Want to join us fixing secondary school? call Luke on 078 278 11139

About the Revolution

Change The Future
 Putting the future of education in all of our hands

For absolutely loads of kids, school is boring and pretty horrible; at least for those of us that don’t have an awesome group of friends and probably a couple of amazing teachers.
If we’re honest, I think we can all agree that for children, the reality of secondary school is that it’s mostly about making your teachers not punish you and helping the school to compete in league tables.
If only students felt like the point of school was to make us happy; by helping us discover what we love, what we care about most, what we’re good at, and ultimately prepare us for the lives that WE want to lead. Then we’d wake up in the morning excited about going to school; a place where anything is possible, a place where our passion and curiosity leads our curriculum rather than gets us in trouble for asking questions or distracting us from a rigid lesson plan that everyone’s fed in the same way.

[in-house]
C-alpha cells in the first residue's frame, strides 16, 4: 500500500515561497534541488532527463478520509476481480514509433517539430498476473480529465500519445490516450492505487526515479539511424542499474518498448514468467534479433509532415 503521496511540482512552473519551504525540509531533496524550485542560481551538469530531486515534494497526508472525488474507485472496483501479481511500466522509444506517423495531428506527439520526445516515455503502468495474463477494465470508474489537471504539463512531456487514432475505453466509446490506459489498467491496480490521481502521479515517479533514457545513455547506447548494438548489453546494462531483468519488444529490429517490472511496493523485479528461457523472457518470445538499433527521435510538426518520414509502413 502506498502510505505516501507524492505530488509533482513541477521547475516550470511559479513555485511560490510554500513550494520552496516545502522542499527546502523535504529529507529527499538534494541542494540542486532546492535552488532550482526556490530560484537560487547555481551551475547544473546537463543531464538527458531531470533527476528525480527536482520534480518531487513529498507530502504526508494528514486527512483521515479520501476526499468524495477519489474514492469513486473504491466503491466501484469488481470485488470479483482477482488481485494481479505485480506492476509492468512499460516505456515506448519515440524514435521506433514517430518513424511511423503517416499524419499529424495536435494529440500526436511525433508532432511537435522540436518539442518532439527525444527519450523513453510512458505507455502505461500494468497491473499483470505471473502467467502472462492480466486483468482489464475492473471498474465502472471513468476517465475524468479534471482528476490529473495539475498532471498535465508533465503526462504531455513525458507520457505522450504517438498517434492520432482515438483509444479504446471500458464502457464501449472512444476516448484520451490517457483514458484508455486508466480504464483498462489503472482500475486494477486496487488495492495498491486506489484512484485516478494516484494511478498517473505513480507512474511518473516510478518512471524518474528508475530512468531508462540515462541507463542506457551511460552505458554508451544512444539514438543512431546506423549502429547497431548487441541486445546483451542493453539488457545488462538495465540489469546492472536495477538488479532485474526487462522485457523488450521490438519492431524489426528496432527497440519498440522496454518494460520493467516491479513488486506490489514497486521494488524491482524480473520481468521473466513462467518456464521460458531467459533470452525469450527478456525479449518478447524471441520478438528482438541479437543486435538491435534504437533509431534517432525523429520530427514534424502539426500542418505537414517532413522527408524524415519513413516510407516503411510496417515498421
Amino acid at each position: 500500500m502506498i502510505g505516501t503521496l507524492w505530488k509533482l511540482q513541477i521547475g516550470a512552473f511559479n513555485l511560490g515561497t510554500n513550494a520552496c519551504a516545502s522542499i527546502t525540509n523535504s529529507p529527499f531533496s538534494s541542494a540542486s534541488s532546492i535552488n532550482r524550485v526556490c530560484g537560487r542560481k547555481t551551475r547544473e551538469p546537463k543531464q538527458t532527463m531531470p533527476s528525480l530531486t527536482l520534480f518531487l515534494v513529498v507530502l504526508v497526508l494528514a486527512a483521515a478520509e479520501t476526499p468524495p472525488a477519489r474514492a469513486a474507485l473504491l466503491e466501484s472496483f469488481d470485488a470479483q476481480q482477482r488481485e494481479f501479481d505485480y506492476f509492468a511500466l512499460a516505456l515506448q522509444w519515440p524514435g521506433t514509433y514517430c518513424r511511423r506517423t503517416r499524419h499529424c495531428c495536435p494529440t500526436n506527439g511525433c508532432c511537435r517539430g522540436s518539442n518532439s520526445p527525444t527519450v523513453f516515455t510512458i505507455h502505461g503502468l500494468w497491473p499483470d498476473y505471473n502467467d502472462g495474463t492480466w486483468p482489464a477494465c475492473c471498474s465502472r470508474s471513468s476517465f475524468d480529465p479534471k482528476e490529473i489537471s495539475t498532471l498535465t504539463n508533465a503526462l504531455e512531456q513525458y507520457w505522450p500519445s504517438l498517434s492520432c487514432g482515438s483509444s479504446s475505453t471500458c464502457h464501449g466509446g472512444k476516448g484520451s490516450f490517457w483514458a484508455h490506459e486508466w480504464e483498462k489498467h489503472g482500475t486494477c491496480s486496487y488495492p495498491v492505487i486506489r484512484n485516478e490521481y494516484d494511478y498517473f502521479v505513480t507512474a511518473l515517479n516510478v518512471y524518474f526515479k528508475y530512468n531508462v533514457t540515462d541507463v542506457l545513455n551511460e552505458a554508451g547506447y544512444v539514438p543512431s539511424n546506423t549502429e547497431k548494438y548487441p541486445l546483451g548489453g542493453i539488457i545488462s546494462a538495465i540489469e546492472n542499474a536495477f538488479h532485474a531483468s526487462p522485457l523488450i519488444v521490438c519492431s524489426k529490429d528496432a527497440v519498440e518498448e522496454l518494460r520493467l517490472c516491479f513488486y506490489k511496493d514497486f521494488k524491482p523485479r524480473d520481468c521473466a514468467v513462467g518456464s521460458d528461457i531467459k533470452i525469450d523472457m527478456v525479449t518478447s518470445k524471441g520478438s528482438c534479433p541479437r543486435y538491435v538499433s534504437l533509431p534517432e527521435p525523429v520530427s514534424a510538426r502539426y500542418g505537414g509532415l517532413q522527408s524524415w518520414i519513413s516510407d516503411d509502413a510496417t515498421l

Change The Future helps fix the key problems in secondary education.

We’re creating a website. This will be THE secondary education website, inviting everyone in our wonderfully diverse society to offer their unique insight and ideas for how to reform our education system.
The main focus is on the ideas of young people, because school is a service for us, not a tool of indoctrination for adults to shape us the way they want us to be.
The website is completely unique and very ambitious, but also totally achievable.
In essence, it’s a system that enables a nationwide revolution in secondary education, led by young people.
School review & School finder
Why is it only Ofsted who are qualified to say how good a school is?
Now ex-students will be the voice of authority on how well their schools equip them for life.
These reviews (which include ratings), will be ‘attached’ to our highly detailed database of every school in England (which we already have) and this database can be queried by parents (for example) looking for a school for their 11 year old; the results being sorted by distance and ex-students’ ratings by default.